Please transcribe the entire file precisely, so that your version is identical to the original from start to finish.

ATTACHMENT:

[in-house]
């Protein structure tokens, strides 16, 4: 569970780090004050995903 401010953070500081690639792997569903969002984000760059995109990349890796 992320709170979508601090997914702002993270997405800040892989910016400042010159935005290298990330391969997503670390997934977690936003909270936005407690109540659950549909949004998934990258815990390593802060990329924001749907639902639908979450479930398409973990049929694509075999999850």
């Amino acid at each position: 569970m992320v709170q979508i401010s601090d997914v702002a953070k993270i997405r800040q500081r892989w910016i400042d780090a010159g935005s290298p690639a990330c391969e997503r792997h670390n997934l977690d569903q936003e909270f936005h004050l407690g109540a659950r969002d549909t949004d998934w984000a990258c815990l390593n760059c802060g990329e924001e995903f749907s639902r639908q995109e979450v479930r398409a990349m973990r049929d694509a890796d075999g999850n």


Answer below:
[in-house]
């Protein structure tokens, strides 16, 4: 569970780090004050995903 401010953070500081690639792997569903969002984000760059995109990349890796 992320709170979508601090997914702002993270997405800040892989910016400042010159935005290298990330391969997503670390997934977690936003909270936005407690109540659950549909949004998934990258815990390593802060990329924001749907639902639908979450479930398409973990049929694509075999999850």
């Amino acid at each position: 569970m992320v709170q979508i401010s601090d997914v702002a953070k993270i997405r800040q500081r892989w910016i400042d780090a010159g935005s290298p690639a990330c391969e997503r792997h670390n997934l977690d569903q936003e909270f936005h004050l407690g109540a659950r969002d549909t949004d998934w984000a990258c815990l390593n760059c802060g990329e924001e995903f749907s639902r639908q995109e979450v479930r398409a990349m973990r049929d694509a890796d075999g999850n």